Running a business is filled with regulations everywhere you turn. These can drain precious time away from the core of your business, but if you ignore them, there could be huge financial consequences you may be risking without even realizing it. The best way to handle them is to understand your exposure, consult with any experts you need to bring in, create a checklist, and make sure you’re in compliance.
Here’s a head start in creating that checklist. This is by no means a comprehensive list. These items apply to most businesses and are often overlooked. Go through the list to make sure there aren’t any surprises for your business. If there are, feel free to contact us, and we’ll help you find out where to get answers.
1. EIC notice to employees
It’s now required annually to notify certain employees about the Earned Income Credit so that more people who need it can take advantage of it. If you have employees, the next deadline for this compliance item is the first week of February 2013 and can be met if you get the right W-2 forms. Details are in IRS Publication 15, , which can be found here: http://www.irs.gov/pub/irs-pdf/p15.pdf.
2. Corporate meeting minutes
Just about the first thing the IRS will ask for in an audit is your corporate meeting minutes. If you are incorporated as a C Corp or S Corp, you need properly formatted and executed documentation of the annual shareholders’ meeting, even if it is just you. The risk in not having it includes a potential increase in tax liability from undocumented deductions.
3. PCI compliance
PCI stands for Payment Card Industry, and if you take credit cards, you may have compliance requirements under this industry standard. The standard is designed to provide the cardholder with a minimum acceptable level of security, and your requirement is to maintain certain processes and procedures to safeguard the stored credit card data.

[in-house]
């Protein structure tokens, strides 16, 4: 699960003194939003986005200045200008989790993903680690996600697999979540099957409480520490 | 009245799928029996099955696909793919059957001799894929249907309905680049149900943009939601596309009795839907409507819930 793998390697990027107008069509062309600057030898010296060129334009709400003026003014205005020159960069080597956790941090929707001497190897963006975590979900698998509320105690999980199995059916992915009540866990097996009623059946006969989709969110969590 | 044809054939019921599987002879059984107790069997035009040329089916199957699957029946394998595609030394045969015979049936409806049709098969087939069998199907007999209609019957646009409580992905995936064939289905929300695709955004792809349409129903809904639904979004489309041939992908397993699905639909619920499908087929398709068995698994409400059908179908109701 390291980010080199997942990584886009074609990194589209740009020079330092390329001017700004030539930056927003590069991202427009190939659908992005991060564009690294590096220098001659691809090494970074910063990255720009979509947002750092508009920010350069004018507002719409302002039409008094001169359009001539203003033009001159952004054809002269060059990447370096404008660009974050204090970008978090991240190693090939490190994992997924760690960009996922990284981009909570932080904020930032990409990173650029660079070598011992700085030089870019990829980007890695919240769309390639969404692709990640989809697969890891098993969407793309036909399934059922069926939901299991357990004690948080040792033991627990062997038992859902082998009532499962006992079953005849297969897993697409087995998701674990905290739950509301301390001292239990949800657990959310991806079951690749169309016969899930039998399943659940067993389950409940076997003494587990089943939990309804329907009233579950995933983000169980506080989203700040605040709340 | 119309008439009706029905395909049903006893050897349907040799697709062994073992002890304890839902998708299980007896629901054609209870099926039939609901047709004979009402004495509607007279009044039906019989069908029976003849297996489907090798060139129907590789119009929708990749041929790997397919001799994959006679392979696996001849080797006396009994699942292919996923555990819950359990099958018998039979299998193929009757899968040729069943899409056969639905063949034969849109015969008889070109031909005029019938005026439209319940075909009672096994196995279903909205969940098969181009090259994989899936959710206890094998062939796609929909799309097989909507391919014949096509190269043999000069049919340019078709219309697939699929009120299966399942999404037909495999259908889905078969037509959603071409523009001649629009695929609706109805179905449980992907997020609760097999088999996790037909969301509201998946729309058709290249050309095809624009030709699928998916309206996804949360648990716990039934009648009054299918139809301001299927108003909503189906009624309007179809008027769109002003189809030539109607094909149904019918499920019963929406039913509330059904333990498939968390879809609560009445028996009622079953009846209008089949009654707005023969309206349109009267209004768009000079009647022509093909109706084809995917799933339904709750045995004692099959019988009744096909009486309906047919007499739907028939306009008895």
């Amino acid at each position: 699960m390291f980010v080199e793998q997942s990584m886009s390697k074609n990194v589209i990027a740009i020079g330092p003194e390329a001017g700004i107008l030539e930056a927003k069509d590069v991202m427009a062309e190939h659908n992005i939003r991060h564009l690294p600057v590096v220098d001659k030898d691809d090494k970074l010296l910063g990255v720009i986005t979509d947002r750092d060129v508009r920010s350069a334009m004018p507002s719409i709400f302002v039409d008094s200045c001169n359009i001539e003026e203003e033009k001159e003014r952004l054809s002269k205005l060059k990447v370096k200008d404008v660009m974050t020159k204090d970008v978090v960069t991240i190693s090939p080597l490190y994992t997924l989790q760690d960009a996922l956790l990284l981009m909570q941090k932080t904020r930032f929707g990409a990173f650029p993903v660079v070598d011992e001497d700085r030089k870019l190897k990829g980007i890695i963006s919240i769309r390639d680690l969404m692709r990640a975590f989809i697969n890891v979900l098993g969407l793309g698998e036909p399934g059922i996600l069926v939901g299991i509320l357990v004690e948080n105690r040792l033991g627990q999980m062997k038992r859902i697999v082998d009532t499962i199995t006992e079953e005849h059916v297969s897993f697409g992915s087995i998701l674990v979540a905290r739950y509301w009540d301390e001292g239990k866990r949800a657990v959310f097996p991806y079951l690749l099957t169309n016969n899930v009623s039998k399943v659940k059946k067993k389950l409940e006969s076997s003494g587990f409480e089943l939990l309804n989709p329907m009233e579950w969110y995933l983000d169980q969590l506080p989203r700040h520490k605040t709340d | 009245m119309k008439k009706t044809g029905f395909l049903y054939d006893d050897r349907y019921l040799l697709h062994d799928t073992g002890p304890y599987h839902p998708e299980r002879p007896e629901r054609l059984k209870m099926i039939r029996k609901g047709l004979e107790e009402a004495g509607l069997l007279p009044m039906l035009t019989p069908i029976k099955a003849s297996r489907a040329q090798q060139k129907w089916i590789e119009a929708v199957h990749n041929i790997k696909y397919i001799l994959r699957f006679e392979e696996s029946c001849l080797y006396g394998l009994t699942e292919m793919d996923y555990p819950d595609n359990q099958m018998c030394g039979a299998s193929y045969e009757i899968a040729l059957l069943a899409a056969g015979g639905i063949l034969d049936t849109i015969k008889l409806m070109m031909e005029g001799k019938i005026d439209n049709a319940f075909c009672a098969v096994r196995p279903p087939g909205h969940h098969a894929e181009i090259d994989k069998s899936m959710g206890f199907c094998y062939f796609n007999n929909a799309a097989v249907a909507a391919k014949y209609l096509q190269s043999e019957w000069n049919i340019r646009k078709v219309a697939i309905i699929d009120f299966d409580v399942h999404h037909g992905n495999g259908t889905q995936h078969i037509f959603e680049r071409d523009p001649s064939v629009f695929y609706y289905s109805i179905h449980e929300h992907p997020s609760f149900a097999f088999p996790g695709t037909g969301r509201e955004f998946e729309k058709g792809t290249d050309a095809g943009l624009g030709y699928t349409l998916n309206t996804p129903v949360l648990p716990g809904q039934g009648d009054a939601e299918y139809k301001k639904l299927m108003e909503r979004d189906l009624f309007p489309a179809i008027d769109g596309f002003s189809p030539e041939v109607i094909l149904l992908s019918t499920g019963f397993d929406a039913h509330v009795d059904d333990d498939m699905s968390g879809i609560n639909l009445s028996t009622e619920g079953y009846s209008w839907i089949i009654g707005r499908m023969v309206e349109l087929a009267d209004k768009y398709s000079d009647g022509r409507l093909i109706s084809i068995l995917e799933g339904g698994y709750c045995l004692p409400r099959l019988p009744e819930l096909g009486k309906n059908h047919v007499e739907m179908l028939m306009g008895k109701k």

4. Document retention
While it’s a great thing to go paperless, you may get caught by surprise if you are not downloading and preserving the items you used to have on paper. The IRS and other agencies still need proof of these items in order to approve the deduction. This includes invoices that are coming via email in PDFs, bank statements you’ve gone green on, and direct deposit payroll stubs, to name a few.
Credit card receipts fade after a few years and can catch you by surprise when you go to look up an old record and can no longer read it. It’s best to scan these receipts onto your computer so they will stay readable for the length of the retention period.
You’ll also want to keep up-to-date on how many years it’s necessary to maintain these items in the case of an audit.
5. New hire reporting
In a small business, most of us are hiring so infrequently that it’s easy to forget this one. Most state unemployment agencies require that you report new hires within about three weeks of their start date. The purpose of this is to track non-custodial parents who have missed child support payments.
6. Changes in state tax compliance
As geographic borders disappear and our business expands, we need to regularly re-evaluate state requirements on income, franchise, and sales tax obligations. It can be too easy to “do things the way we’ve always done them” and forget that as our business expands into new territories, new obligations can arise.
If we’ve hired a virtual employee in another state, we may have new obligations. If we’ve earned money during a speaking engagement in another state, we may have income to report in that state. And, of course, if we open new offices in another state, we have new compliance items to deal with.
7. Payroll posters
Surprisingly, the highest payback item in the list for those of you that have employees may be posting your payroll posters. Compliance usually costs less than $100, and the fines avoided can be as much as $17,000, a pretty big dent, no matter how big your small business is.
Small Business Compliance
Did you get caught by any surprises? If so, let us know how we can help bring your business into compliance and help you avoid unnecessary costly risks.